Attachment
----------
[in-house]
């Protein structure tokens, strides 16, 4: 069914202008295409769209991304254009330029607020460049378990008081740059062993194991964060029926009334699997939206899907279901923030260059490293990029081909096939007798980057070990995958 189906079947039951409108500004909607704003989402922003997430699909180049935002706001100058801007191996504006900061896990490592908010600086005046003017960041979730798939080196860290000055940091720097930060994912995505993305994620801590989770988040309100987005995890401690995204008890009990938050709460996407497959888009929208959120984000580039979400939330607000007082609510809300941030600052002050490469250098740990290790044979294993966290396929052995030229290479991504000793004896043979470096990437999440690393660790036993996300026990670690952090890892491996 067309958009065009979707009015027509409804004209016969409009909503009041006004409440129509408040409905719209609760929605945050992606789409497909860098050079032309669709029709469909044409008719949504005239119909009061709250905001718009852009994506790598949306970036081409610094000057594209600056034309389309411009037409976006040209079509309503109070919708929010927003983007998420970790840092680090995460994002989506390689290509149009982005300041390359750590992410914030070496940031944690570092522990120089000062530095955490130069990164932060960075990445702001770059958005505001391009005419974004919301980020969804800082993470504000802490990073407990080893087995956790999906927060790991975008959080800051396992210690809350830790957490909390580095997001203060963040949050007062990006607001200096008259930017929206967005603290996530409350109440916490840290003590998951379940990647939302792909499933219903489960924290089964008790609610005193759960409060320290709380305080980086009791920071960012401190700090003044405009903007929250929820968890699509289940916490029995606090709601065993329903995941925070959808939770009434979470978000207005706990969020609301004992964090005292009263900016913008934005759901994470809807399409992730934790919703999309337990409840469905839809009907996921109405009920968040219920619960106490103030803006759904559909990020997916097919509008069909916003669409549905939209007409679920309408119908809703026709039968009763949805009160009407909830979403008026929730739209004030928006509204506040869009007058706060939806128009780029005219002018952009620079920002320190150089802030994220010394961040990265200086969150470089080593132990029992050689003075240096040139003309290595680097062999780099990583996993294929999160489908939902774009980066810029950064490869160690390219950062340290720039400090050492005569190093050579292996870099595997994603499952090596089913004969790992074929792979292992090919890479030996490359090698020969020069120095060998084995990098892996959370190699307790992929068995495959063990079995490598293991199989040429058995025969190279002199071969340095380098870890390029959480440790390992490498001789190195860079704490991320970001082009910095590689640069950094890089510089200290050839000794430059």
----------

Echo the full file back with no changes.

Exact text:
[in-house]
């Protein structure tokens, strides 16, 4: 069914202008295409769209991304254009330029607020460049378990008081740059062993194991964060029926009334699997939206899907279901923030260059490293990029081909096939007798980057070990995958 189906079947039951409108500004909607704003989402922003997430699909180049935002706001100058801007191996504006900061896990490592908010600086005046003017960041979730798939080196860290000055940091720097930060994912995505993305994620801590989770988040309100987005995890401690995204008890009990938050709460996407497959888009929208959120984000580039979400939330607000007082609510809300941030600052002050490469250098740990290790044979294993966290396929052995030229290479991504000793004896043979470096990437999440690393660790036993996300026990670690952090890892491996 067309958009065009979707009015027509409804004209016969409009909503009041006004409440129509408040409905719209609760929605945050992606789409497909860098050079032309669709029709469909044409008719949504005239119909009061709250905001718009852009994506790598949306970036081409610094000057594209600056034309389309411009037409976006040209079509309503109070919708929010927003983007998420970790840092680090995460994002989506390689290509149009982005300041390359750590992410914030070496940031944690570092522990120089000062530095955490130069990164932060960075990445702001770059958005505001391009005419974004919301980020969804800082993470504000802490990073407990080893087995956790999906927060790991975008959080800051396992210690809350830790957490909390580095997001203060963040949050007062990006607001200096008259930017929206967005603290996530409350109440916490840290003590998951379940990647939302792909499933219903489960924290089964008790609610005193759960409060320290709380305080980086009791920071960012401190700090003044405009903007929250929820968890699509289940916490029995606090709601065993329903995941925070959808939770009434979470978000207005706990969020609301004992964090005292009263900016913008934005759901994470809807399409992730934790919703999309337990409840469905839809009907996921109405009920968040219920619960106490103030803006759904559909990020997916097919509008069909916003669409549905939209007409679920309408119908809703026709039968009763949805009160009407909830979403008026929730739209004030928006509204506040869009007058706060939806128009780029005219002018952009620079920002320190150089802030994220010394961040990265200086969150470089080593132990029992050689003075240096040139003309290595680097062999780099990583996993294929999160489908939902774009980066810029950064490869160690390219950062340290720039400090050492005569190093050579292996870099595997994603499952090596089913004969790992074929792979292992090919890479030996490359090698020969020069120095060998084995990098892996959370190699307790992929068995495959063990079995490598293991199989040429058995025969190279002199071969340095380098870890390029959480440790390992490498001789190195860079704490991320970001082009910095590689640069950094890089510089200290050839000794430059």